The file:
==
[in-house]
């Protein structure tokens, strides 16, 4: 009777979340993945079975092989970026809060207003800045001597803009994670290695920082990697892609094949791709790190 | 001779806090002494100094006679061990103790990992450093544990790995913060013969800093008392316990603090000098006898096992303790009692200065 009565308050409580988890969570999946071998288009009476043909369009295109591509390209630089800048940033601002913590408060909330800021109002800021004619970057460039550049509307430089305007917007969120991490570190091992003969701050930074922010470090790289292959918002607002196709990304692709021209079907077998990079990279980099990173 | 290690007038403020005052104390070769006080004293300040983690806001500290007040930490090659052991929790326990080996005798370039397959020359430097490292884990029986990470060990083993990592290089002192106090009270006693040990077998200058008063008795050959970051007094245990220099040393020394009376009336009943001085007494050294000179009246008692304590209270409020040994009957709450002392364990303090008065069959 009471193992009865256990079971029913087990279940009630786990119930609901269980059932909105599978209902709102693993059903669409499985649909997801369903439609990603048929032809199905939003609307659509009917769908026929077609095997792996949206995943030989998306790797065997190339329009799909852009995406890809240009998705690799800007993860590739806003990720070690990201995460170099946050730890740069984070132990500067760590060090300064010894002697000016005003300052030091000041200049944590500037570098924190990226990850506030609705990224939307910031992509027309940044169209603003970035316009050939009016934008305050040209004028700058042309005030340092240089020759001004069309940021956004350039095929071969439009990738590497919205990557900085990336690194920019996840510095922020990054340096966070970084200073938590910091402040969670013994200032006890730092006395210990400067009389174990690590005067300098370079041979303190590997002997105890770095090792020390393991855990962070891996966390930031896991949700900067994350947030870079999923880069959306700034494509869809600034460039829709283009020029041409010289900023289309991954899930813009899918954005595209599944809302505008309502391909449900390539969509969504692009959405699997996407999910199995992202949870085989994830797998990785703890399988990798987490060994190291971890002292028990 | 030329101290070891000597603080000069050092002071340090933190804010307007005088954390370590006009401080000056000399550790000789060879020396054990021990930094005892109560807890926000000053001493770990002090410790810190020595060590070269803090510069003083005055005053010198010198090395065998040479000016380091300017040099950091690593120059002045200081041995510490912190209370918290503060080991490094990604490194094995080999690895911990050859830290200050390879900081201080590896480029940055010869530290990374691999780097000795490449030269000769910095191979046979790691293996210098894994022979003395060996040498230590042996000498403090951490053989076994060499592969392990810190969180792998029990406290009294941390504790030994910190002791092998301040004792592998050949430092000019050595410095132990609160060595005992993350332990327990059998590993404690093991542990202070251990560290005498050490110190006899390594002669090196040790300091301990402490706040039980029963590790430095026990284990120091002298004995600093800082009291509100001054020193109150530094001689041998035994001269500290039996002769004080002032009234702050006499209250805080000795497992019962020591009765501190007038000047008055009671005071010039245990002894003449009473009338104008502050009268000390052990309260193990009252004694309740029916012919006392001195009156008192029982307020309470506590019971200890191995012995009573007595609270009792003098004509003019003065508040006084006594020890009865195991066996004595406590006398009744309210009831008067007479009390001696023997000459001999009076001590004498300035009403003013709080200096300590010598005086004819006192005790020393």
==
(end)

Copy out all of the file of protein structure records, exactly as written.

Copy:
[in-house]
């Protein structure tokens, strides 16, 4: 009777979340993945079975092989970026809060207003800045001597803009994670290695920082990697892609094949791709790190 | 001779806090002494100094006679061990103790990992450093544990790995913060013969800093008392316990603090000098006898096992303790009692200065 009565308050409580988890969570999946071998288009009476043909369009295109591509390209630089800048940033601002913590408060909330800021109002800021004619970057460039550049509307430089305007917007969120991490570190091992003969701050930074922010470090790289292959918002607002196709990304692709021209079907077998990079990279980099990173 | 290690007038403020005052104390070769006080004293300040983690806001500290007040930490090659052991929790326990080996005798370039397959020359430097490292884990029986990470060990083993990592290089002192106090009270006693040990077998200058008063008795050959970051007094245990220099040393020394009376009336009943001085007494050294000179009246008692304590209270409020040994009957709450002392364990303090008065069959 009471193992009865256990079971029913087990279940009630786990119930609901269980059932909105599978209902709102693993059903669409499985649909997801369903439609990603048929032809199905939003609307659509009917769908026929077609095997792996949206995943030989998306790797065997190339329009799909852009995406890809240009998705690799800007993860590739806003990720070690990201995460170099946050730890740069984070132990500067760590060090300064010894002697000016005003300052030091000041200049944590500037570098924190990226990850506030609705990224939307910031992509027309940044169209603003970035316009050939009016934008305050040209004028700058042309005030340092240089020759001004069309940021956004350039095929071969439009990738590497919205990557900085990336690194920019996840510095922020990054340096966070970084200073938590910091402040969670013994200032006890730092006395210990400067009389174990690590005067300098370079041979303190590997002997105890770095090792020390393991855990962070891996966390930031896991949700900067994350947030870079999923880069959306700034494509869809600034460039829709283009020029041409010289900023289309991954899930813009899918954005595209599944809302505008309502391909449900390539969509969504692009959405699997996407999910199995992202949870085989994830797998990785703890399988990798987490060994190291971890002292028990 | 030329101290070891000597603080000069050092002071340090933190804010307007005088954390370590006009401080000056000399550790000789060879020396054990021990930094005892109560807890926000000053001493770990002090410790810190020595060590070269803090510069003083005055005053010198010198090395065998040479000016380091300017040099950091690593120059002045200081041995510490912190209370918290503060080991490094990604490194094995080999690895911990050859830290200050390879900081201080590896480029940055010869530290990374691999780097000795490449030269000769910095191979046979790691293996210098894994022979003395060996040498230590042996000498403090951490053989076994060499592969392990810190969180792998029990406290009294941390504790030994910190002791092998301040004792592998050949430092000019050595410095132990609160060595005992993350332990327990059998590993404690093991542990202070251990560290005498050490110190006899390594002669090196040790300091301990402490706040039980029963590790430095026990284990120091002298004995600093800082009291509100001054020193109150530094001689041998035994001269500290039996002769004080002032009234702050006499209250805080000795497992019962020591009765501190007038000047008055009671005071010039245990002894003449009473009338104008502050009268000390052990309260193990009252004694309740029916012919006392001195009156008192029982307020309470506590019971200890191995012995009573007595609270009792003098004509003019003065508040006084006594020890009865195991066996004595406590006398009744309210009831008067007479009390001696023997000459001999009076001590004498300035009403003013709080200096300590010598005086004819006192005790020393």